PERFECTION, or WHAT IS HARD

Last weekend, at the First Descents Climb-a-Thon, our belayer was, quite unexpectedly, a 14-year-old boy.  When the day began, I formed a climbing group with another cancer survivor, her brother and his girlfriend.  I liked them immediately.  There was a toughness, a snarkiness, in this other survivor – traits, I believe, that many of us share.  Perhaps these are traits borne of having endured the very worst.  Regardless, it took no time for that familiar survivor affinity to take root.

As FD campers, we are used to encouraging and supporting each other no matter how messy, awkward or fearful we may be.  We are used to instructors who are patient, intuitive and big-hearted.  What we are not used to is having kids young enough to be our own children (in my case, at least), non-chalantly belaying us, telling us we “got this,” when we hit a snag on our climbs, and asking us, with unthinking reflexivity, if the reason we asked to come down before we reached the top of a route was because we “got scared.”  To be fair, our young belayer was just that – young – and the innocence and naivete of youth are qualities we have all possessed at some point in our lives, and in many ways, are to be treasured.  Still, gathered that Saturday afternoon to climb for ourselves and other survivors, there was something peculiarly unnerving about having a teenager on belay, keeping us tethered as we fought our way upward.

As the afternoon wore on, and our climbs grew more challenging, my fellow climbers and I shared bemused asides as we marveled at the irony of this young boy who had our lives in his hands.  “You’re thinking too much,” he’d say at times, or, as a proposed solution to one of us who was stuck mid-route, “Just do it.”  If only.

Looks scary, no?

Looks scary, no?

At day’s end, it dawned on me:  how could this boy possibly know what we have seen?  What are the odds that at 14, he’d ever even considered a world where things were unattainable, unfair, painful or Terrifying with a Capital T?  Sometimes, I wanted to say to him, just trying isn’t enough.  Sometimes, sheer force of will isn’t enough to get you past the overhang and onto the next foothold.  Sometimes, there is something real and very scary blocking your way.  And sometimes, you don’t end up raising your arms in triumph.  Sometimes, you are bested.  And depending on the nature of the beast you are facing, sometimes you just don’t make it.

An ornery indoor climbing route is not cancer.  But just as when I was on rock for the first time in Wyoming three and a half years ago, the struggle to conquer that route called up many of the same feelings that marked my experience fighting my disease.  My new survivor friend confirmed the universality of my reaction, as she grumbled about how she would have appreciated more active support and instruction from our young guide, rather than his uninspired clichés and generally blasé attitude about what we were trying to do.  Her grumbling made me laugh: YES, I said. THAT KID HAS NO IDEA WHAT’S OUT THERE IN THE WORLD.  DOESN’T HE REALIZE WHAT WE HAVE BEEN THROUGH?  We were laughing, but we were semi-serious.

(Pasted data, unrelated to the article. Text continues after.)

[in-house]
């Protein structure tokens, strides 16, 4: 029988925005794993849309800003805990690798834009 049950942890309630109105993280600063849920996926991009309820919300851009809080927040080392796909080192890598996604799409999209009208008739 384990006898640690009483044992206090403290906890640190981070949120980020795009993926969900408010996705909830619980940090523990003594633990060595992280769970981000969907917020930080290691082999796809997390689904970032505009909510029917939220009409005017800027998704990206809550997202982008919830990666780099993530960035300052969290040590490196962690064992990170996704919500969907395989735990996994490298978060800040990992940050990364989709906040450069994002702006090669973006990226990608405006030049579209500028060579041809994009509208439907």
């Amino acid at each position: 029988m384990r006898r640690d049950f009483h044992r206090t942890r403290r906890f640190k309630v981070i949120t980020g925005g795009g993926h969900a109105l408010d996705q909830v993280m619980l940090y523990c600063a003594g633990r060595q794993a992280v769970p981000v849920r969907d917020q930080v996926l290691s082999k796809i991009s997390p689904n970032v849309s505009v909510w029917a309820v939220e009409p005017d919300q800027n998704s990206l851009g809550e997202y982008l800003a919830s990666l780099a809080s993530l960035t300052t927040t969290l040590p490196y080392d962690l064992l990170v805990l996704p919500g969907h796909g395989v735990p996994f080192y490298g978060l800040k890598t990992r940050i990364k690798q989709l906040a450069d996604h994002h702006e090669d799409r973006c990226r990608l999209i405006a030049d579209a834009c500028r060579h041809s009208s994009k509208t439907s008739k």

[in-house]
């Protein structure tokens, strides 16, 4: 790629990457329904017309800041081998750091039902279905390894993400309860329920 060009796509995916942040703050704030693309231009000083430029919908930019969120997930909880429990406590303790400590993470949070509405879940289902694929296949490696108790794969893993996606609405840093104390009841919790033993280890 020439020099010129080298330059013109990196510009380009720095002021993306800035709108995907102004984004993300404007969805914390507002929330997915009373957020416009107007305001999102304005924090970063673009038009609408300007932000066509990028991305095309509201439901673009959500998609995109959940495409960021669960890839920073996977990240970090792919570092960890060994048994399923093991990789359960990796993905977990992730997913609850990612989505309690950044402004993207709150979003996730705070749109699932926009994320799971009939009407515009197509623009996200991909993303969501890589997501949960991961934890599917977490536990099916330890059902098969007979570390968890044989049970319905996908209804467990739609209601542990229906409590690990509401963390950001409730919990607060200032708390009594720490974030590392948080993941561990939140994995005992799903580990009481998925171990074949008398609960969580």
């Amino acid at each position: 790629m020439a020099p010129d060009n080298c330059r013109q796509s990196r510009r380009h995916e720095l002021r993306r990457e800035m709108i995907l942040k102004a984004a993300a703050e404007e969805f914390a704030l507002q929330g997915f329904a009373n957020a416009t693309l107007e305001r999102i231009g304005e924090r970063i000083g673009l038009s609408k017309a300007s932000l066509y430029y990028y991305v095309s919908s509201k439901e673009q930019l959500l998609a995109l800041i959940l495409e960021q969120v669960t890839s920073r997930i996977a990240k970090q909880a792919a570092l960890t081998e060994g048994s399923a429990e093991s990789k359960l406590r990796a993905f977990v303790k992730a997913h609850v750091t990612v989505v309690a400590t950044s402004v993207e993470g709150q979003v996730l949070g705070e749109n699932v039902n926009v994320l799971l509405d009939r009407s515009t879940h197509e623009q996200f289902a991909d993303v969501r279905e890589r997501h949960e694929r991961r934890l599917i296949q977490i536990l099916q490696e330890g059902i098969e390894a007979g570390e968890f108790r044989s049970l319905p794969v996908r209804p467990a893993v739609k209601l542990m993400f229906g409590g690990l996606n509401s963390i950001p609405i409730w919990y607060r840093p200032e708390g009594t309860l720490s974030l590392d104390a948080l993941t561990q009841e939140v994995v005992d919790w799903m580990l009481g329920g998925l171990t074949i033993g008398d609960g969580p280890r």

In a bit of symmetry, the yoga studio where I practice is this month considering the theme of sickness, disease and death.  (Fun!)  Perhaps it goes without saying that every time I am on my mat, I think about my illness, and specifically the toll it took on my physical being.  But this month’s theme is resonating particularly forcefully, as it is allowing me the opportunity to consider the inevitability and the value of struggle – and the foolishness of attempting to attain perfection.  I will never be “thankful” for my cancer.  But I will continually strive to retain the lessons it taught me about struggle.  I did not endure cancer’s wrath because of the strength of my spirit, no more than my friends who succumbed to the disease died because of the weakness of theirs.  That part of the equation is down to simple luck – good or bad.  But when cancer takes us through its torment, it is forcing us to confront life’s screaming imperfection.

pincha mayurasana: hard

pincha mayurasana: hard

Yoga, like cancer, has taught me to embrace imperfection, and the power of struggle.  This morning, I continued my struggles – destined to be long, and perhaps never-ending –    with pincha mayurasana.  Each time I approach this forearm balance, I feel leaden, constricted, and certain I will break my neck.  But I keep at it, and hopefully, each time I approach it, I chip away at some of the fear that is holding me back.  As a child whose eyes may not yet have strained to find light in life’s darker recesses, our young friend from the climbing gym last weekend most likely doesn’t think about being on rope  – reaching, pushing, slipping, straining – as a metaphor for much of anything.  But the survivor in me will forever view physical challenge – on rope, on the mat, on pavement – as a reminder to embrace what is hard, and let go of imagined perfection.

 

 

 

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